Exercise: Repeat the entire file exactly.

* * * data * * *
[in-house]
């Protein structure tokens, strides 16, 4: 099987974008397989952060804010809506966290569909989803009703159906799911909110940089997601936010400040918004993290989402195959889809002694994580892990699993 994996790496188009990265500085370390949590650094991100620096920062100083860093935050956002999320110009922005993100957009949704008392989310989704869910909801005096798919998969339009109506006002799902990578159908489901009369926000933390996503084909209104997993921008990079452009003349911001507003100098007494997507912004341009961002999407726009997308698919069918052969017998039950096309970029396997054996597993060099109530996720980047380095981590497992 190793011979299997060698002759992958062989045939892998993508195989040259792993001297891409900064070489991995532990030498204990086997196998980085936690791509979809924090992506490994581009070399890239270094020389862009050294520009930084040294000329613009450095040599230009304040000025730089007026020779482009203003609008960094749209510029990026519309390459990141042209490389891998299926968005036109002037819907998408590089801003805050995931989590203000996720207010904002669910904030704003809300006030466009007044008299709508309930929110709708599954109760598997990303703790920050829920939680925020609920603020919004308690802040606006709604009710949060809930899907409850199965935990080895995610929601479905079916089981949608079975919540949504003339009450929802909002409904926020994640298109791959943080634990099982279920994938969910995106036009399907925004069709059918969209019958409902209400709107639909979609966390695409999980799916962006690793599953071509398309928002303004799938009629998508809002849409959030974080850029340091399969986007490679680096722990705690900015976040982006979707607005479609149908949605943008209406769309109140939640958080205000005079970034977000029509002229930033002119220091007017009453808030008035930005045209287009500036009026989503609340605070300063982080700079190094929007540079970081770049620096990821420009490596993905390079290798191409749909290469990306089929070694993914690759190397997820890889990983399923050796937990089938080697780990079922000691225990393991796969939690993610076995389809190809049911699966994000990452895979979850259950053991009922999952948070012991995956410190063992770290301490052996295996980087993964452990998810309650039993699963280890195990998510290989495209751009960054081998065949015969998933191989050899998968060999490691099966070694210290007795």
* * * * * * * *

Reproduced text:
[in-house]
């Protein structure tokens, strides 16, 4: 099987974008397989952060804010809506966290569909989803009703159906799911909110940089997601936010400040918004993290989402195959889809002694994580892990699993 994996790496188009990265500085370390949590650094991100620096920062100083860093935050956002999320110009922005993100957009949704008392989310989704869910909801005096798919998969339009109506006002799902990578159908489901009369926000933390996503084909209104997993921008990079452009003349911001507003100098007494997507912004341009961002999407726009997308698919069918052969017998039950096309970029396997054996597993060099109530996720980047380095981590497992 190793011979299997060698002759992958062989045939892998993508195989040259792993001297891409900064070489991995532990030498204990086997196998980085936690791509979809924090992506490994581009070399890239270094020389862009050294520009930084040294000329613009450095040599230009304040000025730089007026020779482009203003609008960094749209510029990026519309390459990141042209490389891998299926968005036109002037819907998408590089801003805050995931989590203000996720207010904002669910904030704003809300006030466009007044008299709508309930929110709708599954109760598997990303703790920050829920939680925020609920603020919004308690802040606006709604009710949060809930899907409850199965935990080895995610929601479905079916089981949608079975919540949504003339009450929802909002409904926020994640298109791959943080634990099982279920994938969910995106036009399907925004069709059918969209019958409902209400709107639909979609966390695409999980799916962006690793599953071509398309928002303004799938009629998508809002849409959030974080850029340091399969986007490679680096722990705690900015976040982006979707607005479609149908949605943008209406769309109140939640958080205000005079970034977000029509002229930033002119220091007017009453808030008035930005045209287009500036009026989503609340605070300063982080700079190094929007540079970081770049620096990821420009490596993905390079290798191409749909290469990306089929070694993914690759190397997820890889990983399923050796937990089938080697780990079922000691225990393991796969939690993610076995389809190809049911699966994000990452895979979850259950053991009922999952948070012991995956410190063992770290301490052996295996980087993964452990998810309650039993699963280890195990998510290989495209751009960054081998065949015969998933191989050899998968060999490691099966070694210290007795």